What cultures are included is dependent on the participants. For example,
right now there is representation from the Euro-American (Italian),
Hawaiian, Japanese (national) and Filipino-American cultures. We use a
curriculum developed by the School of Social Work, University of
Washington, called Intergroup Dialogue, Education and Action (IDEA).


Rosemarie Woodruff
Counseling and Student Development Center
University of Hawaii-Manoa
2600 Campus Road, SSC 312
Honolulu, HI 96822

                The world is full of obstacle illusions.
                                                         Grant Frasier

On Mon, 1 Nov 1999, Prof Lorraine Lavorata wrote:

> does the programme include cultures like France and francophone cultures which
> are traditionally marginalised from culticulturalism? France
> ===== Original Message From Open Forum for Learning Assistance Professionals
> <[log in to unmask]> =====
> >I am co-leading a program called Multicultural Group Dialogue. It is for
> >talking to people from other cultures in a safe environment to promote
> >understanding, respect, and empathic connections and to develop personal
> >empowerment, inter-group alliances and social justice. It occurs to me
> >that we might all spend more time to simply have a dialogue characterized
> >by understanding, respect and empathy before we attempt to teach. In
> >counseling we learn the importance of establishing the relationship. The
> >same holds true for teaching/conducting workshop/training. Students who
> >feel empowered, connected to others, and hold values related to social
> >justice are not likely to cause behavioral problems in the classroom.
> >
> >Rosie
> >
> >
> >Rosemarie Woodruff
> >Counseling and Student Development Center
> >University of Hawaii-Manoa
> >2600 Campus Road, SSC 312
> >Honolulu, HI 96822
> >808-965-6114
> >
> >                The world is full of obstacle illusions.
> >                                                         Grant Frasier
> >
> >On Mon, 1 Nov 1999, Jason Sublette wrote:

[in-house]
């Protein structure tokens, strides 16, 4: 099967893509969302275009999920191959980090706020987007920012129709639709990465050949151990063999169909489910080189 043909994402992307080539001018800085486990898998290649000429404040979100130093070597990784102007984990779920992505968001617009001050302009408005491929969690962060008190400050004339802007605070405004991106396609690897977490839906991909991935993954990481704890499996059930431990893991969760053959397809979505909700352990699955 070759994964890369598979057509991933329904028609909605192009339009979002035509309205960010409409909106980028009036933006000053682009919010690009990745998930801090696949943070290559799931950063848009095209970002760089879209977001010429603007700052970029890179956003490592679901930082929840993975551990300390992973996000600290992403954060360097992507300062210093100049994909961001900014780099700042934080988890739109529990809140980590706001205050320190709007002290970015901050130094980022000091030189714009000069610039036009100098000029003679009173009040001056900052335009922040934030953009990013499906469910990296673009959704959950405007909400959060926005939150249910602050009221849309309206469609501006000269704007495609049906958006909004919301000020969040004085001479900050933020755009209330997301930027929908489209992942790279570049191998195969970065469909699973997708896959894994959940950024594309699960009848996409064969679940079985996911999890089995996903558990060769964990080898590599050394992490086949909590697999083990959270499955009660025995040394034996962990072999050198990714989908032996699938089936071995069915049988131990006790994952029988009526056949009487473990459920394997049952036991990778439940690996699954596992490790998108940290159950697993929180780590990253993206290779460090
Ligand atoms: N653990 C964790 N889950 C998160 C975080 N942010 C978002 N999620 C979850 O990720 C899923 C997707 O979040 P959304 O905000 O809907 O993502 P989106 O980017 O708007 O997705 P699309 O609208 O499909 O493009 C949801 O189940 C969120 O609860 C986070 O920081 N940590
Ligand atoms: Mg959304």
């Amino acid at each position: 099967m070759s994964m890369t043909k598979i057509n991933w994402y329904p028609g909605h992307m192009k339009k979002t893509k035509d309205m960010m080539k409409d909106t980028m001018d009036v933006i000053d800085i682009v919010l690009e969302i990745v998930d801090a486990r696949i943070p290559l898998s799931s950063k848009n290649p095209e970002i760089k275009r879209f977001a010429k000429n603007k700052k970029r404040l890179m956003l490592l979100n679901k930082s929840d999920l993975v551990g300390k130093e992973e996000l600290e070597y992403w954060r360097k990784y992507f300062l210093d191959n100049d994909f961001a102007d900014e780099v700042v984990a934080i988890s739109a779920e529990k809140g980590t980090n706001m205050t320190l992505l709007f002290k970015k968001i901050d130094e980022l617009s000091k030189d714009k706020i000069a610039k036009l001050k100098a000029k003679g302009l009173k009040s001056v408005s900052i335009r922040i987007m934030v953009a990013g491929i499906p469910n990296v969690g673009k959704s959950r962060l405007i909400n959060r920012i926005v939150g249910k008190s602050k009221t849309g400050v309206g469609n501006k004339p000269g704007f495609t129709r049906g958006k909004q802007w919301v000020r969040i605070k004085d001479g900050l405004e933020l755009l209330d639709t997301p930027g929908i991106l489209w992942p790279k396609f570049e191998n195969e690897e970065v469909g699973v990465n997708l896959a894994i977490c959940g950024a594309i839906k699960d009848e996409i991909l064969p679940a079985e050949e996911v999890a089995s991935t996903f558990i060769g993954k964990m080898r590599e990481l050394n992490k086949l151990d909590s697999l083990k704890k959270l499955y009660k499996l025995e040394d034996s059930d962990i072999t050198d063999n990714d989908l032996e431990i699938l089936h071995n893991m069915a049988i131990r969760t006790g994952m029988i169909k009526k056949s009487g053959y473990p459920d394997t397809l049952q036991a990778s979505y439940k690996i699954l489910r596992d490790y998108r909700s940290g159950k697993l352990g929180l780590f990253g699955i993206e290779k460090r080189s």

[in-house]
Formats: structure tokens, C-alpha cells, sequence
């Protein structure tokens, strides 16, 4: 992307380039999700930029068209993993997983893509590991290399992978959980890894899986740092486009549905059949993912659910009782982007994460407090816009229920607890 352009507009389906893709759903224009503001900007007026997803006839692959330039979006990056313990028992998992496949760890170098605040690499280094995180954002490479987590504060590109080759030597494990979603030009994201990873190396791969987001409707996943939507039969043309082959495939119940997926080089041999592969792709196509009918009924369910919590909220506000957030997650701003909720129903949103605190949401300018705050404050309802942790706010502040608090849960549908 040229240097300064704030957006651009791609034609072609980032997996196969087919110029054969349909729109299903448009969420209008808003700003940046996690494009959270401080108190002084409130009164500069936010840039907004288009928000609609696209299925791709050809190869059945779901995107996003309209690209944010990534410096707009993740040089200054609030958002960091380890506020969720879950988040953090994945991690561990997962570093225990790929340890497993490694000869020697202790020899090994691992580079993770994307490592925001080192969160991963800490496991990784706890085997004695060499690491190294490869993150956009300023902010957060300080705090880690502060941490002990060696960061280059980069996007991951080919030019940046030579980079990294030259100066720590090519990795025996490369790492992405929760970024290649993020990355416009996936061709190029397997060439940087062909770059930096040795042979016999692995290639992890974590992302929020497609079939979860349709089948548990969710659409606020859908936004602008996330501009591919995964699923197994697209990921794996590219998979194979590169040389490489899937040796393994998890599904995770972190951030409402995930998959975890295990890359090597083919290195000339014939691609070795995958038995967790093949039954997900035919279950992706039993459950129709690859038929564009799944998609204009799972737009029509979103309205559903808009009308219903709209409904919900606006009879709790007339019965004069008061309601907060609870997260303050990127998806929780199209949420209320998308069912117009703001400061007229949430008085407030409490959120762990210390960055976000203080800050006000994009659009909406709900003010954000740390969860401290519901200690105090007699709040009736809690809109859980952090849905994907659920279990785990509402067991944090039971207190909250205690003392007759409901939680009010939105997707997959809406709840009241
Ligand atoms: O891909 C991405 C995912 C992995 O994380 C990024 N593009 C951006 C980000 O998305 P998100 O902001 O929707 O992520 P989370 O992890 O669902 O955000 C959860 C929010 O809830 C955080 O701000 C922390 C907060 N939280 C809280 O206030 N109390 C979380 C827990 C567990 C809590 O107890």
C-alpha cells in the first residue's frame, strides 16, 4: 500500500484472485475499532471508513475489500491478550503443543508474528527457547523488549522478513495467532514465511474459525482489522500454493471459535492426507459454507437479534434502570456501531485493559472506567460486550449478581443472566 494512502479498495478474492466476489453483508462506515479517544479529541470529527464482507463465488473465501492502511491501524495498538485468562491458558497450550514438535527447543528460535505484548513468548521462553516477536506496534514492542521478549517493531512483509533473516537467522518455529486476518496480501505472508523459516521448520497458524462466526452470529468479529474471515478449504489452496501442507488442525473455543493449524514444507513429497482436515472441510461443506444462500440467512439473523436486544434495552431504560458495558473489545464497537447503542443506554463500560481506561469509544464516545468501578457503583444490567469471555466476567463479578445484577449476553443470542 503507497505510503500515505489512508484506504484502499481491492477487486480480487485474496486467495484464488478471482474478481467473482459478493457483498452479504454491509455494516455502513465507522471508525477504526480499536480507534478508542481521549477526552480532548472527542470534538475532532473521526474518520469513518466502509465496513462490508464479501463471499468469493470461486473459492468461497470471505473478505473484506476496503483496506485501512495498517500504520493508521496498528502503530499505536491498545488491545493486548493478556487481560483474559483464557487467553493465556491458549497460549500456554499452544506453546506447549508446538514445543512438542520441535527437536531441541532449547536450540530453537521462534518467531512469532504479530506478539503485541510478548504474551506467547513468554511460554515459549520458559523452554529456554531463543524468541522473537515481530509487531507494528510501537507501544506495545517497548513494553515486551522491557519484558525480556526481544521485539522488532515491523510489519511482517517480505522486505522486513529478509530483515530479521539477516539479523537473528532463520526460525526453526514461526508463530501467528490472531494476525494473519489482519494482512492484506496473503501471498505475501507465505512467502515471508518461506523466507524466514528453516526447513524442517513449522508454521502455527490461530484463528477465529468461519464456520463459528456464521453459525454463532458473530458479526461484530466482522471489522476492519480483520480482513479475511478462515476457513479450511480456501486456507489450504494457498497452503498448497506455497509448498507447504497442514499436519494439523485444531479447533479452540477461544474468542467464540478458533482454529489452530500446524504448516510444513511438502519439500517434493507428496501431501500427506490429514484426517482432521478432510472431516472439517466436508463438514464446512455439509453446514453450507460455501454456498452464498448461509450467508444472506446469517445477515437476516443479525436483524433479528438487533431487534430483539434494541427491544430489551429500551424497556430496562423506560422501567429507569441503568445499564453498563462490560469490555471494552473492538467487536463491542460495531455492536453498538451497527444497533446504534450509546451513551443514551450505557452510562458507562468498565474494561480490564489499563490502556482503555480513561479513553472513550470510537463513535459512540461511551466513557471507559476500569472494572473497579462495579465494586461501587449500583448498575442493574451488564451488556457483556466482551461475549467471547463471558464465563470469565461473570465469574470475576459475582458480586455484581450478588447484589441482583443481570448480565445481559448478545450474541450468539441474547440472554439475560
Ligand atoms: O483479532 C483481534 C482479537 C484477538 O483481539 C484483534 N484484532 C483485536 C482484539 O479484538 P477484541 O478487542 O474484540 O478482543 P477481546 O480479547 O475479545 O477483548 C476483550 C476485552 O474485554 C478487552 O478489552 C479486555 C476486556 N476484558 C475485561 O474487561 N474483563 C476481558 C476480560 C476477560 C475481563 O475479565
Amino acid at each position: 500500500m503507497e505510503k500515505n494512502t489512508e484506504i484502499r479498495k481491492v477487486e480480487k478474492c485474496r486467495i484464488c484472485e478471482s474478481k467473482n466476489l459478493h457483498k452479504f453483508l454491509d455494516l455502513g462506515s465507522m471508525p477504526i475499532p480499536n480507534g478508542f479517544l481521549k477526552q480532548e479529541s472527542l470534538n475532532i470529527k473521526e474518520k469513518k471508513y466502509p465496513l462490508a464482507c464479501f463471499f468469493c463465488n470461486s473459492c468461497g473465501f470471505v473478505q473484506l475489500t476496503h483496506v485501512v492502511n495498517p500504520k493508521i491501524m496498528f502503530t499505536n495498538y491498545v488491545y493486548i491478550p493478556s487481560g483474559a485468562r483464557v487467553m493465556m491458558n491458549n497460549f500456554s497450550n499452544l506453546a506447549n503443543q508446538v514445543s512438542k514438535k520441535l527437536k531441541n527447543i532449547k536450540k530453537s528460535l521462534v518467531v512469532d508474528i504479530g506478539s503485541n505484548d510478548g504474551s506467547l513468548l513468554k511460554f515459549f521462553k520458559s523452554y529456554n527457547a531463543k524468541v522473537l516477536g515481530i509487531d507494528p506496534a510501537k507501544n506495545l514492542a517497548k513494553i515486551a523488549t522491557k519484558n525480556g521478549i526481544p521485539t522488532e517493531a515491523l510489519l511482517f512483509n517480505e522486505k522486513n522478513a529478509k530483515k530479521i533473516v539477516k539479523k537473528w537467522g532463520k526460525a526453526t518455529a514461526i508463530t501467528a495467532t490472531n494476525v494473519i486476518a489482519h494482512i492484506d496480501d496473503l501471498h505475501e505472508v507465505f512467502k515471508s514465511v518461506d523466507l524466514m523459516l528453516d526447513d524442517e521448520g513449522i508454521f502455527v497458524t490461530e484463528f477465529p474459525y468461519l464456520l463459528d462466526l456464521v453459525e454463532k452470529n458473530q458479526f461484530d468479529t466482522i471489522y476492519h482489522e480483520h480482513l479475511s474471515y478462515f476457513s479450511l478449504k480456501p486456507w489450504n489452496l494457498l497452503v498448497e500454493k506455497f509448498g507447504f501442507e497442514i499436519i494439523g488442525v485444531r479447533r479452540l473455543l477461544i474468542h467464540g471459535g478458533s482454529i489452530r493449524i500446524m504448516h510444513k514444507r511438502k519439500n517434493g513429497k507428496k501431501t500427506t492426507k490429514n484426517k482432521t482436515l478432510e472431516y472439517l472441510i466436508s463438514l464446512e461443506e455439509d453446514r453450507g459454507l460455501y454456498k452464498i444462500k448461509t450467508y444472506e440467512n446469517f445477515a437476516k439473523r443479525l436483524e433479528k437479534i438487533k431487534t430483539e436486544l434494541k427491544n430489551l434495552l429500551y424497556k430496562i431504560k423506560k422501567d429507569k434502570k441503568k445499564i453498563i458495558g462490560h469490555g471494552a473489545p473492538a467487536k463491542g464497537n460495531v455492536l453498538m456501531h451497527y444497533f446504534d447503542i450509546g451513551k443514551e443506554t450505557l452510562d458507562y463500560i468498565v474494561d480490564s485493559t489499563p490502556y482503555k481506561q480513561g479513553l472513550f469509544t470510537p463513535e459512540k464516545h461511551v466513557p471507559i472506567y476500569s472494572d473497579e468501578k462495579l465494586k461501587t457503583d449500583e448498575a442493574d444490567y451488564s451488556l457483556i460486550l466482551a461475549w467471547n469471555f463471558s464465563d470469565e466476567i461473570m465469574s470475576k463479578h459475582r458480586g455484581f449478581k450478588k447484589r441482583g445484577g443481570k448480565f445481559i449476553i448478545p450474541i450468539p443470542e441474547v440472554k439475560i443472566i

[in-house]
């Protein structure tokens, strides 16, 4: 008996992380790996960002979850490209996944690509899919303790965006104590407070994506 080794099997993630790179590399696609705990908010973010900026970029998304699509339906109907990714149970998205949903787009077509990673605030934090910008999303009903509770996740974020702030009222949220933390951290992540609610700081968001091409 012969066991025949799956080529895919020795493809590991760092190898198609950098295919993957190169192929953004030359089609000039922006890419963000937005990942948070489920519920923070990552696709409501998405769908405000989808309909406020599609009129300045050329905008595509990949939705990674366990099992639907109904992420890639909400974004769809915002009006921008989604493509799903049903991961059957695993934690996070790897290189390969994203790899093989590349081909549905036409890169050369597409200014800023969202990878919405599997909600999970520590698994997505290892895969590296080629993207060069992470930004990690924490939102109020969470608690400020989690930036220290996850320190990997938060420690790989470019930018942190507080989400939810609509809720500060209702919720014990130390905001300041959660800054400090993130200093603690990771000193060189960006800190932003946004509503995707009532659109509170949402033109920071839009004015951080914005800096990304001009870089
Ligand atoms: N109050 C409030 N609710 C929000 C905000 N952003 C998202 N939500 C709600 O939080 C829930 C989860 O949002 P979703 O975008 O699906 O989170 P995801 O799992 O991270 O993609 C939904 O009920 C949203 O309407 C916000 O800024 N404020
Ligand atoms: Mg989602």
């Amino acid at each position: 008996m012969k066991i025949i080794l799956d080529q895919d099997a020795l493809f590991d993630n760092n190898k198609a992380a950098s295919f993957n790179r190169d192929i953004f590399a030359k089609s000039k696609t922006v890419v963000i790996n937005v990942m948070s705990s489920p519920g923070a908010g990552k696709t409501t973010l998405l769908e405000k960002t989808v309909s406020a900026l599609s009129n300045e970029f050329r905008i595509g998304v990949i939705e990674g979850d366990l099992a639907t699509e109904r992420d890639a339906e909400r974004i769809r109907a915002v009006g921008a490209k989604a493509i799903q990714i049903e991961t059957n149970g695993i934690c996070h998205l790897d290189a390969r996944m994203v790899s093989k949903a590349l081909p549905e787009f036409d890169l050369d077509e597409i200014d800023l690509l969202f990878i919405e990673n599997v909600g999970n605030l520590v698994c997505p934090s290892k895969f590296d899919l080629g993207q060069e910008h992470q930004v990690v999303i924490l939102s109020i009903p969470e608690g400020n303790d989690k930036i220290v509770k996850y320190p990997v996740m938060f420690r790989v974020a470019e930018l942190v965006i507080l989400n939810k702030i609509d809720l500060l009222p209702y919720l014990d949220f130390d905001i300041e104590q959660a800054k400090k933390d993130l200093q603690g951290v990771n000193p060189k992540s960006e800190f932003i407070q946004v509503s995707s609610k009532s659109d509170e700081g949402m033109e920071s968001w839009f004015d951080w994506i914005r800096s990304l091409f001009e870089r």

> >
> >> I have been hearing the same complaints from instructors all semester.  One
> >> adult student reported that in her class ten students were so angry about
> >> their test grades, that they got up together and walked out of the class
> >> (exams, which they weren't allowed to keep, in hand).  I've met with many
> >> students over the last two years who get very angry at their instructors
> >> when they don't do well on exams, even when they haven't studied very hard.
> >>  The tone (and the language) they use to describe instructors is troubling
> >> to me, especially when it's a dedicated, superb instructor who happens to
> >> teach a difficult class.
> >>
> >> The climate in the average classroom is often disturbing, especially in
> >> freshman-level classes.  A colleague just reported that one of her students
> >> told her "to be cool," when she asked him to leave (because he was
> >> sleeping); and of course he didn't leave.  In this same class, a group of
> >> five students insults and intimidates other students who try to
> >> participate.  And this is an instructor who is always well-liked,
> >> well-respected, and in an administrative position.  Another said that one
> >> student raises her voice and declares, "I'm doing it my way so just leave
> >> me alone," when he tries to give her advice on her writing assignments.
> >>
> >> It's a big problem all of a sudden and I suspect the new era of television